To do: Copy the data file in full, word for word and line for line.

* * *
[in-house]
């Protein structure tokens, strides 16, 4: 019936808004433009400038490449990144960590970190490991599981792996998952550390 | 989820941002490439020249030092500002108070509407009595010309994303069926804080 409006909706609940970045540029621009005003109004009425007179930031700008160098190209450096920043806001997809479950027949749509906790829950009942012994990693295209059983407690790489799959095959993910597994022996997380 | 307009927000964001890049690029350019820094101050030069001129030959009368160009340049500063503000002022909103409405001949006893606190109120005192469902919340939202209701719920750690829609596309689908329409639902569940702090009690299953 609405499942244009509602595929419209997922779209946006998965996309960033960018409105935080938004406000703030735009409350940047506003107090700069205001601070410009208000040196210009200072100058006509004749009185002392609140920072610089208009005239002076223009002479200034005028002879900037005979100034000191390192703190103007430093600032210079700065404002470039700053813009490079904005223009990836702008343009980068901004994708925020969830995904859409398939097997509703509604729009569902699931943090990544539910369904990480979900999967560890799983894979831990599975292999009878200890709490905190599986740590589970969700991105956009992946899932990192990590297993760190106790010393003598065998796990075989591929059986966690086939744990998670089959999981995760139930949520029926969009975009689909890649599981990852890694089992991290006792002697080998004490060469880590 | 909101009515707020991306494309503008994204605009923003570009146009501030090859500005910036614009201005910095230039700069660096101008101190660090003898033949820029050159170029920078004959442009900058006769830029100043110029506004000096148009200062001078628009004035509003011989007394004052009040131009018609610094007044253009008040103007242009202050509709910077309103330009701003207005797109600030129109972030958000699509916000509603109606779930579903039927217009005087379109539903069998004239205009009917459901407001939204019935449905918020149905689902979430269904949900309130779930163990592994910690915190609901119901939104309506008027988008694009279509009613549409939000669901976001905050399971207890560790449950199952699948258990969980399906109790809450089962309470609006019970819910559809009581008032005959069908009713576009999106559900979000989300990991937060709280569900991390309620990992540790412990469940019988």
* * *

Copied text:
[in-house]
């Protein structure tokens, strides 16, 4: 019936808004433009400038490449990144960590970190490991599981792996998952550390 | 989820941002490439020249030092500002108070509407009595010309994303069926804080 409006909706609940970045540029621009005003109004009425007179930031700008160098190209450096920043806001997809479950027949749509906790829950009942012994990693295209059983407690790489799959095959993910597994022996997380 | 307009927000964001890049690029350019820094101050030069001129030959009368160009340049500063503000002022909103409405001949006893606190109120005192469902919340939202209701719920750690829609596309689908329409639902569940702090009690299953 609405499942244009509602595929419209997922779209946006998965996309960033960018409105935080938004406000703030735009409350940047506003107090700069205001601070410009208000040196210009200072100058006509004749009185002392609140920072610089208009005239002076223009002479200034005028002879900037005979100034000191390192703190103007430093600032210079700065404002470039700053813009490079904005223009990836702008343009980068901004994708925020969830995904859409398939097997509703509604729009569902699931943090990544539910369904990480979900999967560890799983894979831990599975292999009878200890709490905190599986740590589970969700991105956009992946899932990192990590297993760190106790010393003598065998796990075989591929059986966690086939744990998670089959999981995760139930949520029926969009975009689909890649599981990852890694089992991290006792002697080998004490060469880590 | 909101009515707020991306494309503008994204605009923003570009146009501030090859500005910036614009201005910095230039700069660096101008101190660090003898033949820029050159170029920078004959442009900058006769830029100043110029506004000096148009200062001078628009004035509003011989007394004052009040131009018609610094007044253009008040103007242009202050509709910077309103330009701003207005797109600030129109972030958000699509916000509603109606779930579903039927217009005087379109539903069998004239205009009917459901407001939204019935449905918020149905689902979430269904949900309130779930163990592994910690915190609901119901939104309506008027988008694009279509009613549409939000669901976001905050399971207890560790449950199952699948258990969980399906109790809450089962309470609006019970819910559809009581008032005959069908009713576009999106559900979000989300990991937060709280569900991390309620990992540790412990469940019988």